The straw that broke the camel’s back

A Short Story

Twice a year, my friend Abebe asks me a favor to accompany him to the Saint Joseph Cemetery, a small serene town of the deceased. We go there to scrape the leeches that thrive on the tombstone of his elder brother, paint the tomb anew, put a bouquet of flowers, light a candle and say a prayer.

The long trees that protect the dead from the scorching sun, the roots of which normally get severed during clearance for burial ground, are prone to fall at any minute when the soil gets saturated with rain water or when a ferocious winter wind throws them off balance. Upon toppling, the trees smash two or three tombstones in a row, making regular attention to the graves mandatory. Some masons will dislodge the photograph frames for another tomb they’ve received orders to make, and adventurous children, as if playing darts, smash the frames with stones.

For such reasons Abebe has befriended a deacon, who lives in one of the old buildings in the cemetery, and persuaded him to look after his brother’s tombstone and report to him anything untoward that may befall it. Once, while Abebe, the deacon and I were painting the tombstone, we were distracted by a sobbing from the corner and all of us turned our eyes to the spot.

A handsome, middle-aged lady, with disheveled hair and attired in full black was giving vent to her pent up grief over the loss of somebody dear to her, kneeling down by a grave, five meters away, kicking her chest with her right hand and pulling locks of hair with her left, shuddering, as if in convulsion.

Noticing that we pitied the woman, the deacon, who seemed to know a lot about people who visit the cemetery, made haste to give us the hearsay he had gathered about her.

“She is a businesswoman. She owns a goldsmith around Luncha. Her son committed suicide eight months back. You see, being her sole child he was the apple of her eye. She was one of those loving mothers who go to the extent of protecting their children from the smallest chance of harm.”

“Did you know him in person?” I interrupted.

“Yeah, he was a gentle, beefy boy, who was older to his age. Whenever she attended mass she never failed to bring him along. He was a student of Sebeste Negesi Secondary School. The boy had a striking girlfriend. She was his classmate from childhood. They had also exchanged words of honor that they would stick together and remain friends till they joined their lives in marriage. But it never occurred to the girl that difference in taste or dissension on certain issues by no means implies a degradation of love. Her mental approach, however, was: ‘A friend is a fulfilled wish, evil or holy alike.’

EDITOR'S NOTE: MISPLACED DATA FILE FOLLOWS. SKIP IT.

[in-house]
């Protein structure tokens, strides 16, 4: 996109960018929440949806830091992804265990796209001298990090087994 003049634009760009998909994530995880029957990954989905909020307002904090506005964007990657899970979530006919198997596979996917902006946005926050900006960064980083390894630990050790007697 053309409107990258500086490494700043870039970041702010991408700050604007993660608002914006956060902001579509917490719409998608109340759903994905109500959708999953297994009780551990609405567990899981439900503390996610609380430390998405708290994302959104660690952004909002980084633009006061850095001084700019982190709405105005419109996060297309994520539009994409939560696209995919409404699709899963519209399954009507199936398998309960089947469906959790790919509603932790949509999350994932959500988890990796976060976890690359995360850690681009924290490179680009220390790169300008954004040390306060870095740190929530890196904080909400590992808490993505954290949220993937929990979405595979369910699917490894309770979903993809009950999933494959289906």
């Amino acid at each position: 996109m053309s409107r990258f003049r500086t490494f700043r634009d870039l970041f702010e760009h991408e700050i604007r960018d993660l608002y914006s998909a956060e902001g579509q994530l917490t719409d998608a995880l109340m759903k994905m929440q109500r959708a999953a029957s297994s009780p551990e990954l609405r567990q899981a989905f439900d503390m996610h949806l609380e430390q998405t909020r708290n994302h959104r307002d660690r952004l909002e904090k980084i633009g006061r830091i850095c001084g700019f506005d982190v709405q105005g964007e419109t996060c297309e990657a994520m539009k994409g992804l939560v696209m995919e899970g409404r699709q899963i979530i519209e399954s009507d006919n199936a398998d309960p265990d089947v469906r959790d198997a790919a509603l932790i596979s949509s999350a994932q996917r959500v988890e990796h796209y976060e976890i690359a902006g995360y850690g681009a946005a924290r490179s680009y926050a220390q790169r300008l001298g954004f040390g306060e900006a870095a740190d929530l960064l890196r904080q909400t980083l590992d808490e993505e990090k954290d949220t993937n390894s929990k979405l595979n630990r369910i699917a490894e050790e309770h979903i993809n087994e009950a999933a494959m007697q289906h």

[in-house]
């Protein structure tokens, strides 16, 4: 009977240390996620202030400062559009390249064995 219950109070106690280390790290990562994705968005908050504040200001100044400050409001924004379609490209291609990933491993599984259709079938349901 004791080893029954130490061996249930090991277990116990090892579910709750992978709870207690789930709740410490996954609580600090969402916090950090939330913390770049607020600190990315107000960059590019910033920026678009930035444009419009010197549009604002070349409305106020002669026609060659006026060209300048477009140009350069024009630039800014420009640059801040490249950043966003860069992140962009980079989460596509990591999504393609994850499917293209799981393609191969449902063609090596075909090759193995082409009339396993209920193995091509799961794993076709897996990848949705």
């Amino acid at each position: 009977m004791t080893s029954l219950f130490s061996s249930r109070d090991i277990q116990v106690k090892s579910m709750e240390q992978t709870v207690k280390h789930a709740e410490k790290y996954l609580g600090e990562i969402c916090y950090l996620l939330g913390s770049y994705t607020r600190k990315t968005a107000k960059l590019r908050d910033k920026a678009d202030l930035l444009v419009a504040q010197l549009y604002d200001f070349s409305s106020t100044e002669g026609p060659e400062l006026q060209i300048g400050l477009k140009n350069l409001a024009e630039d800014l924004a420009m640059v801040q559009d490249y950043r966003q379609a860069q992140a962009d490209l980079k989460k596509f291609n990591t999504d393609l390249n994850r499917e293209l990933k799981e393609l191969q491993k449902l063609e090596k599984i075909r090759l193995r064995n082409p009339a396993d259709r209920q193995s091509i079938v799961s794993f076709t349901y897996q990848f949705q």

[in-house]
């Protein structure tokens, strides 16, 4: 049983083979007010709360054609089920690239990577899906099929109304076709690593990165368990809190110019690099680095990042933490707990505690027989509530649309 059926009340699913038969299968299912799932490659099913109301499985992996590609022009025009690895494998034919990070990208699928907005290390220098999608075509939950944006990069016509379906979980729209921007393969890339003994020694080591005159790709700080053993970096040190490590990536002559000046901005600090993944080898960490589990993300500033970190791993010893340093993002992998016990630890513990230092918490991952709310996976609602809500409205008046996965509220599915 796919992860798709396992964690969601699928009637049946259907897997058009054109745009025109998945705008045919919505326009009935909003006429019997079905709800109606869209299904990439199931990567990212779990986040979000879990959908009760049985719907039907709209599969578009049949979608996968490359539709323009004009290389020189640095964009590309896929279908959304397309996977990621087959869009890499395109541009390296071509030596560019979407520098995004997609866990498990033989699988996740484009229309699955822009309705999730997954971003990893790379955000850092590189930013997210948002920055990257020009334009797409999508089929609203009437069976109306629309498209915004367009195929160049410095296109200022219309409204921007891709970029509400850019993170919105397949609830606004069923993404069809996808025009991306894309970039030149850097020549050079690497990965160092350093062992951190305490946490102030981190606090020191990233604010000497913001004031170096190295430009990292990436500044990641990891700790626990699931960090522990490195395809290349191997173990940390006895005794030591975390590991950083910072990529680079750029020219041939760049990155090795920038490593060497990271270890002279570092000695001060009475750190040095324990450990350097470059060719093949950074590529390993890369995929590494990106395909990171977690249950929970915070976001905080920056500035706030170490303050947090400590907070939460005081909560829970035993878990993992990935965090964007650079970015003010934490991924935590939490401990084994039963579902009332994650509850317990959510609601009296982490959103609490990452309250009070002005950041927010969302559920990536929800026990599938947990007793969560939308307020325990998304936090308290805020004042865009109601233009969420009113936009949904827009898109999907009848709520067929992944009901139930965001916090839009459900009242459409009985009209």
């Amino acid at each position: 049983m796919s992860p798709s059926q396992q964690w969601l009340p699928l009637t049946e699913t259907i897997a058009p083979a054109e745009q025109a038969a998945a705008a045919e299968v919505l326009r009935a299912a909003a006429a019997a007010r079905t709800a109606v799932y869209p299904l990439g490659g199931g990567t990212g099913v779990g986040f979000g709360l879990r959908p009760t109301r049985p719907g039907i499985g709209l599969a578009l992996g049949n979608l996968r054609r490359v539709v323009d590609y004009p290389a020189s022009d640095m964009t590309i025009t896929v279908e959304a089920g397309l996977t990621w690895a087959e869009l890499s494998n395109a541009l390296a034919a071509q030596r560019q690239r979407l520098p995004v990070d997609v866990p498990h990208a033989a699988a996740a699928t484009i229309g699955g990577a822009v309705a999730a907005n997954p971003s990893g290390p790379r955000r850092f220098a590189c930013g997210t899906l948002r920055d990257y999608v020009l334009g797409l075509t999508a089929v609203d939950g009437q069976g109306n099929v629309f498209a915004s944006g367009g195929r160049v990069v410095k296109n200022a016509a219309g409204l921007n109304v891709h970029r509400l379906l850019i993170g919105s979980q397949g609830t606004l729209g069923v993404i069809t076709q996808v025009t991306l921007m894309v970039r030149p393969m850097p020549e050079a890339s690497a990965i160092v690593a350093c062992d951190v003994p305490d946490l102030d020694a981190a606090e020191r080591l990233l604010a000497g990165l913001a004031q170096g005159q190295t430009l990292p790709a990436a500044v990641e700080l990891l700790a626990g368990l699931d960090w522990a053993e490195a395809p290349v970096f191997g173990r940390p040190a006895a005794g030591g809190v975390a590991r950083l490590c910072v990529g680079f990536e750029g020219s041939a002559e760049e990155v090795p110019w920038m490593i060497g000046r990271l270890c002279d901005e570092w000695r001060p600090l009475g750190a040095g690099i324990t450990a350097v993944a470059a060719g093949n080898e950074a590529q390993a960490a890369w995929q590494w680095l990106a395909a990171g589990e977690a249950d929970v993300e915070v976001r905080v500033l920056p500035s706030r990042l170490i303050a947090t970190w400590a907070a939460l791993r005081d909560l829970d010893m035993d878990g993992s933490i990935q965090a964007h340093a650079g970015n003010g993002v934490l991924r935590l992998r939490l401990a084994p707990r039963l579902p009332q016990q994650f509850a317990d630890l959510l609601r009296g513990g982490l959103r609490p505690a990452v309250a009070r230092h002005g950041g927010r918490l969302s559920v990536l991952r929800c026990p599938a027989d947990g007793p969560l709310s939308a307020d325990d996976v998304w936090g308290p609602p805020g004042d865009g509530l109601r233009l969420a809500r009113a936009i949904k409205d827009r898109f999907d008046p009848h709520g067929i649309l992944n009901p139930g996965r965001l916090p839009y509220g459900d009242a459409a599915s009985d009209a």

“Once when she, along with her girlfriends, mobilized the class against a provincial young lady assigned as an English teacher who was prone to brow-beating and admonishing students that showed laxity in actively participating in class, to his girlfriend’s surprise, out of pity and integrity, he defended the teacher and made the class see reason.

“’She is a diligent teacher. What more would a grade eight student, due to sit for a national exam, ask for? As to why she frowns, I think she is doing it for our sake,’ he said. Except for her and her friends, the whole class agreed with him.

“That day the lovebirds spent the whole of the break in the morning arguing, an hour on end. At lunch break, as opposed to their normal habit of eating the food they brought together, she shunned him by way of a punitive measure for disloyalty. On the morrow, unwilling to estrange herself from her friends, she deliberately avoided him let alone exchanged the customary greeting. Even when he pleaded with her for apologies, she rather just chuckled at him.”

“Really, did she take to heart?” I once more interrupted him.

“Yes! Usually whenever the afternoon class wrapped up, and before he saw her off, they would exchange a warm kiss, just like in most movies. Among the student community they went by their nickname Romeo and Juliet. Bickering over trifles was a passing phase in the dictionary of their love. But that day, as she was dead set on giving him a bitter lesson for his failure to echo her stance and to drive home his wholesome rejection, she gave another boy from a class next door a prolonged kiss on the mouth right in the faces of him and his friends. That was the straw that broke the camel’s back.

The punitive measure was too much for the puerile boy. To punish her in turn for her folly, he shot home with fury. Heading straight to his parent’s bedroom, he drew a loaded pistol from a chest of drawers and lodged a bullet in his head, unaware that his death would break his mother’s heart.”

“Oh! What a terrible thing! Does his mother always mourn his death like this ?” I cut in for a third time.

“Yes. Ever since he took his life, his mom ceaselessly cries her soul out by his grave.”

The deacon wrapped up his narration.

To our surprise, a semester later on the same mission to the serene town of the deceased, we found her on the same spot crying in exactly in the same manner.

Her turning old fast is conspicuous. And it is zebra locks she now pulls from her hair while weeping. If you pay a visit to the cemetery, you may witness the tear-jerking life she leads.



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